WASHINGTON — President Trump accused Democrats on Friday of holding American troops' paychecks hostage in their quest to strike a deal on immigration – but it all rests on lawmakers' willingness to bust a Jan. 19 deadline to reach an agreement to fund the government.
If lawmakers can't agree on a deal, the government will shut down. Pentagon officials say that means troops – even those deployed to war zones in Iraq, Syria and Afghanistan – would not get paid on schedule. But that doesn't mean the military will collapse: Ships continue to steam, warplanes fly and troops go on patrol.
The issue will come to a head in the coming days, and Trump is already staking out his negotiating position. "Sadly, Democrats want to stop paying our troops and government workers in order to give a sweetheart deal, not a fair deal, for DACA," Trump tweeted. "Take care of our Military, and our Country, FIRST!"
Some Democrats have announced that they will not support a spending bill without an agreement on the issue of "DREAMers." Trump killed the Obama-administration Deferred Action for Childhood Arrivals that had provided legal protection to as many as 800,000 immigrants who were brought to the country illegally as children, and challenged lawmakers to come up with a solution.
This week, Trump demanded that a fix for the DREAMers must include money for a wall along the border with Mexico, one of his central campaign promises. "It's got to include the wall. We need the wall for security," Trump said at a news conference Wednesday. "Any solution has to include the wall, because without the wall, it all doesn’t work."
If the government does shut down, troops and Defense Department civilians in critical jobs are required to report for duty, David Norquist, the Pentagon’s comptroller, said in December before another short-term spending deal was reached. But their paychecks will not be issued until there's an agreement on funding the government.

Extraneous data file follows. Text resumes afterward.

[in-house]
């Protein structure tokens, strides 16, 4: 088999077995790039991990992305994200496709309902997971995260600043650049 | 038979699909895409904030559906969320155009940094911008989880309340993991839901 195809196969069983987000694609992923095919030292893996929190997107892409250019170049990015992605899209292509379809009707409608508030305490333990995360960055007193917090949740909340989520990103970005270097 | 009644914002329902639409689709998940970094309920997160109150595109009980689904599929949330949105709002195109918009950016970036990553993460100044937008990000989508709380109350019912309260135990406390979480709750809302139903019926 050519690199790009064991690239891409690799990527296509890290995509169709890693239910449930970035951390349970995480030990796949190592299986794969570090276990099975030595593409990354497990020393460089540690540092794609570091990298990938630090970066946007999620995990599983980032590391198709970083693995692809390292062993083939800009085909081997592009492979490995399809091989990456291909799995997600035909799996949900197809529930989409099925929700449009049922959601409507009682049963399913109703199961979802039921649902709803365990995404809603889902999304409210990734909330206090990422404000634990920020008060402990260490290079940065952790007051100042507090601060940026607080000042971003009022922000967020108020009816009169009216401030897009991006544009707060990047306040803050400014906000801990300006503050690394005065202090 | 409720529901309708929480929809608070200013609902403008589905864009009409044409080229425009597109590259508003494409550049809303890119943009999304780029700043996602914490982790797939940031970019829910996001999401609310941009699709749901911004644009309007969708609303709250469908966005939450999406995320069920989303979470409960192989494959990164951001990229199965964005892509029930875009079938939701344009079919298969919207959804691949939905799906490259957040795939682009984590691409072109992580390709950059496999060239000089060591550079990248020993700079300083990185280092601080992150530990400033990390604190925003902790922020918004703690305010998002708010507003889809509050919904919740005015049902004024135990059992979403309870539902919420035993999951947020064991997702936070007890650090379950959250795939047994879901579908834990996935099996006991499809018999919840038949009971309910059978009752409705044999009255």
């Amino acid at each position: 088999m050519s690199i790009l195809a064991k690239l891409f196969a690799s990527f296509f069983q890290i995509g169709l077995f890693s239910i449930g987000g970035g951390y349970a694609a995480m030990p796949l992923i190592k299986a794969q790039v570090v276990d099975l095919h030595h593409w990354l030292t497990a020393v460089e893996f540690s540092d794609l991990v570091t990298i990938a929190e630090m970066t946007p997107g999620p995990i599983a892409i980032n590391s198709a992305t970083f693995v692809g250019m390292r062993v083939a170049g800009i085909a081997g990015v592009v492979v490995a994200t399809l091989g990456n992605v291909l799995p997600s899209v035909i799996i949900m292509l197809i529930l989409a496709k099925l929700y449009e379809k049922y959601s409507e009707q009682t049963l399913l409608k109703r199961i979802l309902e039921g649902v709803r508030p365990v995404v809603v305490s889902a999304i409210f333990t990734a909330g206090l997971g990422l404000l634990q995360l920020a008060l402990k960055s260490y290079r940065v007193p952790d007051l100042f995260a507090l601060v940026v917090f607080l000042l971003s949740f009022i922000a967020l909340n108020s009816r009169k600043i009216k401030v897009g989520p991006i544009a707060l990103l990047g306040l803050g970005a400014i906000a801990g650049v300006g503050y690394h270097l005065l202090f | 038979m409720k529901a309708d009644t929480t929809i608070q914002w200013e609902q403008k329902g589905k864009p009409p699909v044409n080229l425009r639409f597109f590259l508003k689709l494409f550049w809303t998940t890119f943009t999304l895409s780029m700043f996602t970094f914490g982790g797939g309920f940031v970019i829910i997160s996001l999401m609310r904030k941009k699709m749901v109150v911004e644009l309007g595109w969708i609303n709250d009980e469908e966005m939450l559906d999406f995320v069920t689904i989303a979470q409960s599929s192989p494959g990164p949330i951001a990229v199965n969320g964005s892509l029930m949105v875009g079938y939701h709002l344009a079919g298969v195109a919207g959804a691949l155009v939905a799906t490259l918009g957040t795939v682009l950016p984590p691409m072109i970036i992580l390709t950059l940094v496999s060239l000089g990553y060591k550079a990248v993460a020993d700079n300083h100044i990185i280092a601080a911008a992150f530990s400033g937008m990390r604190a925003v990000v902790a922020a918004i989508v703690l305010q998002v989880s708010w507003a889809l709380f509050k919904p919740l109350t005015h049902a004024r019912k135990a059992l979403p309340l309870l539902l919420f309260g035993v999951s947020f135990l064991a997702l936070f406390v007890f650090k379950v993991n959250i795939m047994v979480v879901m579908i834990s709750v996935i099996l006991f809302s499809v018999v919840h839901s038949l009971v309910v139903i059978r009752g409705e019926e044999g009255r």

"First item is military personnel report to work," Norquist said. "But we are not able to pay them until the shutdown ends. Civilians, it depends on what we call 'excepted activities.' If they're performing an excepted activity – safety of property, protection of life – they report to work. If not, they will either given time to come in and shut down their work. Or they will stay at home, we'll send them instructions on that.
"I cannot emphasize too much how destructive a shutdown is," he continued. "If we have -- we've talked before about the importance of maintenance on weapons systems and others, but if it's not an excepted activity, there'll be work stoppage on many of those maintenance functions."
The effects of a shutdown would ripple through the military, Norquist said. For instance, death benefits for troops killed cannot be paid to families.
But critical national-security protection would continue, he said.
"Even under a shutdown, we continue to support and protect the security of the country," he said.